Cleveland Indians: So Racist, It Should Be Illegal?

Legal rulings may help change offensive trademarks, but it's up to the court of public opinion to settle the case

Progressive Field in Cleveland Ohio
#ThisisCle / CC BY-SA 2.0

Chief Wahoo has found himself at the centre of a legal controversy. His cartoonish red face, toothy smile, and feathered headband represent baseball’s Cleveland Indians—and, some argue, a particularly pernicious form of institutionalized racism. Last week, Douglas Cardinal, an activist, residential school survivor, and one of Canada’s most famous architects, filed an injunction against the Cleveland Indians, hoping to prevent their name and logo from appearing in Ontario as Cleveland faces the Toronto Blue Jays tonight. Today, a judge dismissed his application. But can—and should—a logo or name be banned because it’s racist?

Cleveland is the latest target of calls to change its racist ways, but it is not the first. The NFL’s Washington Redskins, for example, have clung obstinately to their title despite protests, citing their noble eight-decade history and how the name represents, among other things, “respect.” The Kansas City Chiefs, on the other hand, politely retired the worst aspects of “Warpaint,” a pinto horse ridden by a white man wearing a headdress. (A new horse parades around the stadium with a cheerleader.) Closer to home, Inuit Tapiriit Kanatami, an organization that represents Canada’s Inuit, has called on the CFL’s Edmonton Eskimos to change their name.

When these appeals fail, it’s sometimes left to the courts or the government to decide. In the United States, there is a law that prevents the registration of “scandalous, immoral, or disparaging marks,” applied at the discretion of the Patent and Trademark Office. Its policing has resulted in the failure to register, among other names, “AmishHomo,” “Mormon Whiskey,” and “Abort the Republicans.” Two years ago, the office cancelled “Redskins” as a registered trademark. But the law could soon change: at the end of last month, the US Supreme Court agreed to hear a case about whether the law violates the First Amendment right to free speech. The case revolves around whether Asian American musician Simon Tam can register the name of his band, “The Slants”; Tam argues that his band is reclaiming a slur in a way other marginalized communities have done. However, the court’s decision on the “Slants” case will probably also decide what happens to the Redskins trademark.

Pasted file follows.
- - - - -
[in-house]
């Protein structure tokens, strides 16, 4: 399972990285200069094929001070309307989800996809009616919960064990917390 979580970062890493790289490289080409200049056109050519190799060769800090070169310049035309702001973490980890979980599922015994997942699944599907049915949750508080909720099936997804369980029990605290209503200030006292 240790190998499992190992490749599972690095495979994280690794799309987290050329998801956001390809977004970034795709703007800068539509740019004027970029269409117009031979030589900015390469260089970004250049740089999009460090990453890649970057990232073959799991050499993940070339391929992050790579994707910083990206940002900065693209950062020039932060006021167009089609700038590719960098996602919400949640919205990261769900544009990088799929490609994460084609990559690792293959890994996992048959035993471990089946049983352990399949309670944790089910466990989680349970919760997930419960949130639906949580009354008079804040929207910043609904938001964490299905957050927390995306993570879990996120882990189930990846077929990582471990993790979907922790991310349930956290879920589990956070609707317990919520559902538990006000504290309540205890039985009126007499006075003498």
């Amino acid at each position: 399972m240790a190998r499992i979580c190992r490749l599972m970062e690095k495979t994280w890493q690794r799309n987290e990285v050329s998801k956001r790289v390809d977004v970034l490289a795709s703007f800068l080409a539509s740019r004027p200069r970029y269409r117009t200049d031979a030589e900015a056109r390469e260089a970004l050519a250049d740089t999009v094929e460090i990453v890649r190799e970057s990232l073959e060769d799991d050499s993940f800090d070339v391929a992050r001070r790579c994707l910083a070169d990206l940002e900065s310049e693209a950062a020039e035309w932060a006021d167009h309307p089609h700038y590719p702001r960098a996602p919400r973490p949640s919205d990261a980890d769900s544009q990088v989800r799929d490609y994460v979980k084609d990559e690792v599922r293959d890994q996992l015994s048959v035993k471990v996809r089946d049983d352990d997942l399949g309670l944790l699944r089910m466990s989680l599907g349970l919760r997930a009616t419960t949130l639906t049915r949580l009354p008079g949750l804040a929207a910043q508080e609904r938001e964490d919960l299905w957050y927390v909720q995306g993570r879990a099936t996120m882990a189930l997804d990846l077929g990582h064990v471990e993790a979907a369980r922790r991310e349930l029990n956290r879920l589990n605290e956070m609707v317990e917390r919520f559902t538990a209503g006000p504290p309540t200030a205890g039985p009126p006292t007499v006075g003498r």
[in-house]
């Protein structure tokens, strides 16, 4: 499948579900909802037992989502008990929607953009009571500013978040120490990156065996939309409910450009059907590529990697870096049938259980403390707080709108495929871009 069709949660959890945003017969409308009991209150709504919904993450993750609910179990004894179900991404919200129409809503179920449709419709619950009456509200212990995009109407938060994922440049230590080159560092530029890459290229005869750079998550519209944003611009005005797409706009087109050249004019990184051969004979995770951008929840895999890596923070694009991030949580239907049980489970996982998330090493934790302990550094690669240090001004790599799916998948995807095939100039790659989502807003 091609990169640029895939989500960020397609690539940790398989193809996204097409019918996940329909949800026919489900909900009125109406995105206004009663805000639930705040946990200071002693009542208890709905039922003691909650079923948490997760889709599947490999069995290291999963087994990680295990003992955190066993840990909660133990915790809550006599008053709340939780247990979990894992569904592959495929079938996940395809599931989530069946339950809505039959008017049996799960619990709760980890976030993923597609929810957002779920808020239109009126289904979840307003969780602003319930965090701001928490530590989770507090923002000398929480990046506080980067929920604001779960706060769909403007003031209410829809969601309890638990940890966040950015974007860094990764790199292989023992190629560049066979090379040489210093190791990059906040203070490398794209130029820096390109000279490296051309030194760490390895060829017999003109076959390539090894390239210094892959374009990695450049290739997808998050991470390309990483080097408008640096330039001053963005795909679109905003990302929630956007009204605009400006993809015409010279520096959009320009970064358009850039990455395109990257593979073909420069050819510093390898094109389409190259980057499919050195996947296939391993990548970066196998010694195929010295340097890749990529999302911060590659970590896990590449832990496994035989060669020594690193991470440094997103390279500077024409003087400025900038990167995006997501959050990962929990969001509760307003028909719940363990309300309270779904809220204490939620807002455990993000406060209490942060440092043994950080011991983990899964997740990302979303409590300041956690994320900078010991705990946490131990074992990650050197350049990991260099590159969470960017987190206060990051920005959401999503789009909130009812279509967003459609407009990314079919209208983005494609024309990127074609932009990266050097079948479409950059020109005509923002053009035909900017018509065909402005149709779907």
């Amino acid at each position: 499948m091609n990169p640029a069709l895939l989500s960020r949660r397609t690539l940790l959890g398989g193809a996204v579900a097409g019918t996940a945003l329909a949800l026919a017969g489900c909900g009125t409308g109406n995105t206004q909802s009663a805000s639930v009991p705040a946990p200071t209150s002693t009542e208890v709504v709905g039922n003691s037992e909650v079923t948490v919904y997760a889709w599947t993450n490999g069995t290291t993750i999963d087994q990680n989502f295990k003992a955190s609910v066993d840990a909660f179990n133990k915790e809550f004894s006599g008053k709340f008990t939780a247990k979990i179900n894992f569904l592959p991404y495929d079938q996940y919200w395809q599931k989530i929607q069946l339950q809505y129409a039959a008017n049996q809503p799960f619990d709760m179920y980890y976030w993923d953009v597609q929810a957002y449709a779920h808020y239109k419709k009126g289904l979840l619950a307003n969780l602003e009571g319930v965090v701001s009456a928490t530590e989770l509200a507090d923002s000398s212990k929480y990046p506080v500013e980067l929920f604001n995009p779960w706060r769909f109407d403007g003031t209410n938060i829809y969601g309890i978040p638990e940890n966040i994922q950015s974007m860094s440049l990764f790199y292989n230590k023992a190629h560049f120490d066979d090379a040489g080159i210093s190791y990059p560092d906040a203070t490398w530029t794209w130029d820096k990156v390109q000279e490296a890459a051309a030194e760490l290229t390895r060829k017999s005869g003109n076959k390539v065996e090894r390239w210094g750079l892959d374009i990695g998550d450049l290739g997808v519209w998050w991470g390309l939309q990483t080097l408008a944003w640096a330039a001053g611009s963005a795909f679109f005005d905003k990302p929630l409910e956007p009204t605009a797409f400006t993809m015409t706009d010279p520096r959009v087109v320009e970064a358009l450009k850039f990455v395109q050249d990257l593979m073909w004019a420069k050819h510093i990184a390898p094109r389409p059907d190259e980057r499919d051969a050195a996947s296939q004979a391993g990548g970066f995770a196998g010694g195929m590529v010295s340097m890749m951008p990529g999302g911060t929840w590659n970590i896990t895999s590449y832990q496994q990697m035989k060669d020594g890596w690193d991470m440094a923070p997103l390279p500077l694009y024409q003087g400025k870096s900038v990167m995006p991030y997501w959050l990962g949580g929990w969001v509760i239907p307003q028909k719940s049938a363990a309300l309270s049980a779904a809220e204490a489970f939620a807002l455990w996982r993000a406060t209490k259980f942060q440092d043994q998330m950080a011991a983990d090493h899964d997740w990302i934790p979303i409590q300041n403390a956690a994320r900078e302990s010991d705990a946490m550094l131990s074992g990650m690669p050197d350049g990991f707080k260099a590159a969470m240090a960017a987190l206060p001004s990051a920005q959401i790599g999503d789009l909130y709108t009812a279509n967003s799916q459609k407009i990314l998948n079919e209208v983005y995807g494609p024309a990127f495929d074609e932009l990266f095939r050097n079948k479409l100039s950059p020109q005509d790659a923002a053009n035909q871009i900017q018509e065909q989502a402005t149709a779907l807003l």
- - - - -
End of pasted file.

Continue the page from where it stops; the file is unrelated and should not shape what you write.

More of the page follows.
According to the patent and intellectual property law firm Smart & Biggar/Fetherstonhaugh, Canada has a law similar to that of the US: the Trademarks Act includes a section that prevents the registration of “scandalous, obscene, or immoral” marks. But as one might expect, there are fewer cases on the books. One of them dates back to 1992, when, despite objections, the Federal Court allowed the registration of the “Miss Nude Universe” trademark. Nude, it decided, was a “perfectly acceptable adjective.” As for the Canadian Trademarks Office, it’s inconsistently applied its own rules. Despite allowing the name “Fat Bastard” for a brand of wine, it refused to register “Lucky Bastard” for a line of spirits, forcing the conclusion that immorality depends on precisely what kind of a bastard you are.

Absent of much precedent, the Canadian Intellectual Property Office has put forward some guidelines, including this: “A scandalous word or design is one which is offensive to the public or individual sense of propriety or morality, or is a slur on nationality and is generally regarded as offensive. It is generally defined as causing general outrage or indignation.”

That description—”generally regarded as offensive”—provides an insight into what is perhaps the key takeaway from today’s decision. The most important battle takes place in the court of public opinion, and it takes actions like Cardinal’s to spur that discussion, whether or not they’re successful. Every time an Indigenous person reminds us that, yes, Chief Wahoo is a racial caricature, it’s an opportunity for education. And the more that we as a society come to understand that these terms and logos are offensive, the less defensible they become. In time, perhaps even the onus of responsibility will shift to its true centre: it’s not names and logos that are racist. We are.

Alex Tesar
Alex Tesar is a writer and editor who lives in Halifax with his partner and their dog, Dr. Tony Spaghetti.